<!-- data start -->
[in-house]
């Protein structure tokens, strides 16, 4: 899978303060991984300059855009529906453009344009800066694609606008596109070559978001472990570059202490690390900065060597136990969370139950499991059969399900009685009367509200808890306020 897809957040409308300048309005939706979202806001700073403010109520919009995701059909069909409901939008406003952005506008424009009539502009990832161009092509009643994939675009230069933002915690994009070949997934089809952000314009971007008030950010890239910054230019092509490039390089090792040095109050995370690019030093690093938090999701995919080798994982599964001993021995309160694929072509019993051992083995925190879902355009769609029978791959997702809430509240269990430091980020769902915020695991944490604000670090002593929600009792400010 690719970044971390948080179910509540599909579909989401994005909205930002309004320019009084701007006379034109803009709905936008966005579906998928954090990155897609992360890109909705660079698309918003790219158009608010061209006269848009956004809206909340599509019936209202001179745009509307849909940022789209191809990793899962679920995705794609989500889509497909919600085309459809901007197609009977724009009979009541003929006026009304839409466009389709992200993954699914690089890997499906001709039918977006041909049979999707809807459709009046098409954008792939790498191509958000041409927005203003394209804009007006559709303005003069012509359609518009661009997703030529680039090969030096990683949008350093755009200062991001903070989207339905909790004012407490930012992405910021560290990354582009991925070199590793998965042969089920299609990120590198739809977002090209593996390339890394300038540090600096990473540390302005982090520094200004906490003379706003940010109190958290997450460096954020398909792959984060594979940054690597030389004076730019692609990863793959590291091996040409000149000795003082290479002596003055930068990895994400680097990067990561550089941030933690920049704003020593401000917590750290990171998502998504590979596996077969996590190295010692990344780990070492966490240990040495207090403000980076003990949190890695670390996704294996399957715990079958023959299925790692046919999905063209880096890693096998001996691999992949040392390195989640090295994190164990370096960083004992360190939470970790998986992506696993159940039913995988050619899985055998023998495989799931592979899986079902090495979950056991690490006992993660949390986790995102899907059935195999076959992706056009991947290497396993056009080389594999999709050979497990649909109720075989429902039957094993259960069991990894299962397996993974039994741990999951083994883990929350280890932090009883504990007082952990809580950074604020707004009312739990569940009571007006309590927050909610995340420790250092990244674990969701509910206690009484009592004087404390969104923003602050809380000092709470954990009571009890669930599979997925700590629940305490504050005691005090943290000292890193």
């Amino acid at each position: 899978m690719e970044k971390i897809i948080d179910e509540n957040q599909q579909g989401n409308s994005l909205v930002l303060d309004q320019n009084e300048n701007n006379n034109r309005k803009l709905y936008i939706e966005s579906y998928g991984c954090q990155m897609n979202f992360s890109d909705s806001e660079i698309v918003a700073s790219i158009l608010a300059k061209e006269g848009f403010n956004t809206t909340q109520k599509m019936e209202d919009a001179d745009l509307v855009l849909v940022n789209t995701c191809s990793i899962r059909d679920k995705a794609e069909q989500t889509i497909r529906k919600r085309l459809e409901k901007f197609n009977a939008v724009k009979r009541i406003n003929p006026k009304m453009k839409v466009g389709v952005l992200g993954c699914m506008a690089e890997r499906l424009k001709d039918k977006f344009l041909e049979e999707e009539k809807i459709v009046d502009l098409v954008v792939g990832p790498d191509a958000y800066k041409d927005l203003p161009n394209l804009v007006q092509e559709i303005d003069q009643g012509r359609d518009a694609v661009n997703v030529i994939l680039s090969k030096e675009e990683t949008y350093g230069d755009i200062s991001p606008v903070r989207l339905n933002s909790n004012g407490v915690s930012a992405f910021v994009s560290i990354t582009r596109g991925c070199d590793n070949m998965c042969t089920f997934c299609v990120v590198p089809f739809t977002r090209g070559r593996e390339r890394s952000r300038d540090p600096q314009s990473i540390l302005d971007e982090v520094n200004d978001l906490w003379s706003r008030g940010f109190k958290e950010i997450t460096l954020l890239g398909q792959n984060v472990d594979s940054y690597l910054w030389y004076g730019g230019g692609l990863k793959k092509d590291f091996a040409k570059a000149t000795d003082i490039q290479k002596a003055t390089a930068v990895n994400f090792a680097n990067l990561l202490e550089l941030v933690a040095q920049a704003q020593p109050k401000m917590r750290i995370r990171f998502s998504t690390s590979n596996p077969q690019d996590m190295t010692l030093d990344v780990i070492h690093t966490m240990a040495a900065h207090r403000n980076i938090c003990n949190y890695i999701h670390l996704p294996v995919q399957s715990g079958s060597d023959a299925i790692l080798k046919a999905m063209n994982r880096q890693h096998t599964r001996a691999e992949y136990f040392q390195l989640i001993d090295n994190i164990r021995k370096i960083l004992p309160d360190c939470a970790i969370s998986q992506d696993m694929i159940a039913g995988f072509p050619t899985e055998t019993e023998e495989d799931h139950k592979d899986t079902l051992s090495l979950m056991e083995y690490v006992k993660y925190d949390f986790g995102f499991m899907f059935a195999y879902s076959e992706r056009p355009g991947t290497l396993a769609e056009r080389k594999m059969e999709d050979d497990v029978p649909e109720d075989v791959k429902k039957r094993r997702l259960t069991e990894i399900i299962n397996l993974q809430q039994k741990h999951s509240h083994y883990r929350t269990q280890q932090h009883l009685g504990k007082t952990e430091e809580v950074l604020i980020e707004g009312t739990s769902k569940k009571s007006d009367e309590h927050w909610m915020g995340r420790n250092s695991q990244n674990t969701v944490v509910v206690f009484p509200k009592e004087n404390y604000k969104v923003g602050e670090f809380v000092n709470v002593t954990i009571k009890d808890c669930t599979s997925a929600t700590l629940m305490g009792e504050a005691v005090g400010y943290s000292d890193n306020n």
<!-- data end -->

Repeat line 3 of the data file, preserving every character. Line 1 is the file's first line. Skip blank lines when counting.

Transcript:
């Amino acid at each position: 899978m690719e970044k971390i897809i948080d179910e509540n957040q599909q579909g989401n409308s994005l909205v930002l303060d309004q320019n009084e300048n701007n006379n034109r309005k803009l709905y936008i939706e966005s579906y998928g991984c954090q990155m897609n979202f992360s890109d909705s806001e660079i698309v918003a700073s790219i158009l608010a300059k061209e006269g848009f403010n956004t809206t909340q109520k599509m019936e209202d919009a001179d745009l509307v855009l849909v940022n789209t995701c191809s990793i899962r059909d679920k995705a794609e069909q989500t889509i497909r529906k919600r085309l459809e409901k901007f197609n009977a939008v724009k009979r009541i406003n003929p006026k009304m453009k839409v466009g389709v952005l992200g993954c699914m506008a690089e890997r499906l424009k001709d039918k977006f344009l041909e049979e999707e009539k809807i459709v009046d502009l098409v954008v792939g990832p790498d191509a958000y800066k041409d927005l203003p161009n394209l804009v007006q092509e559709i303005d003069q009643g012509r359609d518009a694609v661009n997703v030529i994939l680039s090969k030096e675009e990683t949008y350093g230069d755009i200062s991001p606008v903070r989207l339905n933002s909790n004012g407490v915690s930012a992405f910021v994009s560290i990354t582009r596109g991925c070199d590793n070949m998965c042969t089920f997934c299609v990120v590198p089809f739809t977002r090209g070559r593996e390339r890394s952000r300038d540090p600096q314009s990473i540390l302005d971007e982090v520094n200004d978001l906490w003379s706003r008030g940010f109190k958290e950010i997450t460096l954020l890239g398909q792959n984060v472990d594979s940054y690597l910054w030389y004076g730019g230019g692609l990863k793959k092509d590291f091996a040409k570059a000149t000795d003082i490039q290479k002596a003055t390089a930068v990895n994400f090792a680097n990067l990561l202490e550089l941030v933690a040095q920049a704003q020593p109050k401000m917590r750290i995370r990171f998502s998504t690390s590979n596996p077969q690019d996590m190295t010692l030093d990344v780990i070492h690093t966490m240990a040495a900065h207090r403000n980076i938090c003990n949190y890695i999701h670390l996704p294996v995919q399957s715990g079958s060597d023959a299925i790692l080798k046919a999905m063209n994982r880096q890693h096998t599964r001996a691999e992949y136990f040392q390195l989640i001993d090295n994190i164990r021995k370096i960083l004992p309160d360190c939470a970790i969370s998986q992506d696993m694929i159940a039913g995988f072509p050619t899985e055998t019993e023998e495989d799931h139950k592979d899986t079902l051992s090495l979950m056991e083995y690490v006992k993660y925190d949390f986790g995102f499991m899907f059935a195999y879902s076959e992706r056009p355009g991947t290497l396993a769609e056009r080389k594999m059969e999709d050979d497990v029978p649909e109720d075989v791959k429902k039957r094993r997702l259960t069991e990894i399900i299962n397996l993974q809430q039994k741990h999951s509240h083994y883990r929350t269990q280890q932090h009883l009685g504990k007082t952990e430091e809580v950074l604020i980020e707004g009312t739990s769902k569940k009571s007006d009367e309590h927050w909610m915020g995340r420790n250092s695991q990244n674990t969701v944490v509910v206690f009484p509200k009592e004087n404390y604000k969104v923003g602050e670090f809380v000092n709470v002593t954990i009571k009890d808890c669930t599979s997925a929600t700590l629940m305490g009792e504050a005691v005090g400010y943290s000292d890193n306020n």